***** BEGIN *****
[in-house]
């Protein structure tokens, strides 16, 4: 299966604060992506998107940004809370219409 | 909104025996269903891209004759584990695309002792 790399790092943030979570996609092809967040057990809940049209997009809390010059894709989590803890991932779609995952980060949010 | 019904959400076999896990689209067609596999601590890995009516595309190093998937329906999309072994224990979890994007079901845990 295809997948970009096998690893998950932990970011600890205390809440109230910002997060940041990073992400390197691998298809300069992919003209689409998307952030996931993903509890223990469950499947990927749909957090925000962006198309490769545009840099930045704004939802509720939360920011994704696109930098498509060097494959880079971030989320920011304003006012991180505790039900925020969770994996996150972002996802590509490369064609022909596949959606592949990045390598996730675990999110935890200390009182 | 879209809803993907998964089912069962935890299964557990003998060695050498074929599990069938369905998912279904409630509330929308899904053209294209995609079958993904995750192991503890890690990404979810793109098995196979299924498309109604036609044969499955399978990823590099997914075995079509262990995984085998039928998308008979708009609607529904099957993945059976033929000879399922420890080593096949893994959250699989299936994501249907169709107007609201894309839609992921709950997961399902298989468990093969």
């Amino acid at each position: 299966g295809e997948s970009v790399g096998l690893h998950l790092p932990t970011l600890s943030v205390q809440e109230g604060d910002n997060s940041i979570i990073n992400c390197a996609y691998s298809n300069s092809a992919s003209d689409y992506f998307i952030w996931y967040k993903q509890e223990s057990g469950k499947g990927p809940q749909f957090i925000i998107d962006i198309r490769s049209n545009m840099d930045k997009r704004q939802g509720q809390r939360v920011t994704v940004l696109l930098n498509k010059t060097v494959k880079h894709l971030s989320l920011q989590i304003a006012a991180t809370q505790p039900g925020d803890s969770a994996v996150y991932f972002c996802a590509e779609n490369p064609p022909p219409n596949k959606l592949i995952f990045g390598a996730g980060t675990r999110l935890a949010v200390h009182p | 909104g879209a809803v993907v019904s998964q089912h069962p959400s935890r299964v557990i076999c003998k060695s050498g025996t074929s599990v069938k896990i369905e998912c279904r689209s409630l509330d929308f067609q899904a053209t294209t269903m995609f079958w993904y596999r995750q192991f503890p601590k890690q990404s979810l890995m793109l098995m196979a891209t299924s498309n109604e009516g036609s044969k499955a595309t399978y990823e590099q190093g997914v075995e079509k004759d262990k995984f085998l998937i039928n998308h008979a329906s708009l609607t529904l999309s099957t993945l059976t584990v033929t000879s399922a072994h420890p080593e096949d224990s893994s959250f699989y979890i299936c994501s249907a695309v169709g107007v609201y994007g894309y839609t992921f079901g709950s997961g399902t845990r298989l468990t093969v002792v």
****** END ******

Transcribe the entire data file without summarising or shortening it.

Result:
[in-house]
């Protein structure tokens, strides 16, 4: 299966604060992506998107940004809370219409 | 909104025996269903891209004759584990695309002792 790399790092943030979570996609092809967040057990809940049209997009809390010059894709989590803890991932779609995952980060949010 | 019904959400076999896990689209067609596999601590890995009516595309190093998937329906999309072994224990979890994007079901845990 295809997948970009096998690893998950932990970011600890205390809440109230910002997060940041990073992400390197691998298809300069992919003209689409998307952030996931993903509890223990469950499947990927749909957090925000962006198309490769545009840099930045704004939802509720939360920011994704696109930098498509060097494959880079971030989320920011304003006012991180505790039900925020969770994996996150972002996802590509490369064609022909596949959606592949990045390598996730675990999110935890200390009182 | 879209809803993907998964089912069962935890299964557990003998060695050498074929599990069938369905998912279904409630509330929308899904053209294209995609079958993904995750192991503890890690990404979810793109098995196979299924498309109604036609044969499955399978990823590099997914075995079509262990995984085998039928998308008979708009609607529904099957993945059976033929000879399922420890080593096949893994959250699989299936994501249907169709107007609201894309839609992921709950997961399902298989468990093969």
């Amino acid at each position: 299966g295809e997948s970009v790399g096998l690893h998950l790092p932990t970011l600890s943030v205390q809440e109230g604060d910002n997060s940041i979570i990073n992400c390197a996609y691998s298809n300069s092809a992919s003209d689409y992506f998307i952030w996931y967040k993903q509890e223990s057990g469950k499947g990927p809940q749909f957090i925000i998107d962006i198309r490769s049209n545009m840099d930045k997009r704004q939802g509720q809390r939360v920011t994704v940004l696109l930098n498509k010059t060097v494959k880079h894709l971030s989320l920011q989590i304003a006012a991180t809370q505790p039900g925020d803890s969770a994996v996150y991932f972002c996802a590509e779609n490369p064609p022909p219409n596949k959606l592949i995952f990045g390598a996730g980060t675990r999110l935890a949010v200390h009182p | 909104g879209a809803v993907v019904s998964q089912h069962p959400s935890r299964v557990i076999c003998k060695s050498g025996t074929s599990v069938k896990i369905e998912c279904r689209s409630l509330d929308f067609q899904a053209t294209t269903m995609f079958w993904y596999r995750q192991f503890p601590k890690q990404s979810l890995m793109l098995m196979a891209t299924s498309n109604e009516g036609s044969k499955a595309t399978y990823e590099q190093g997914v075995e079509k004759d262990k995984f085998l998937i039928n998308h008979a329906s708009l609607t529904l999309s099957t993945l059976t584990v033929t000879s399922a072994h420890p080593e096949d224990s893994s959250f699989y979890i299936c994501s249907a695309v169709g107007v609201y994007g894309y839609t992921f079901g709950s997961g399902t845990r298989l468990t093969v002792v």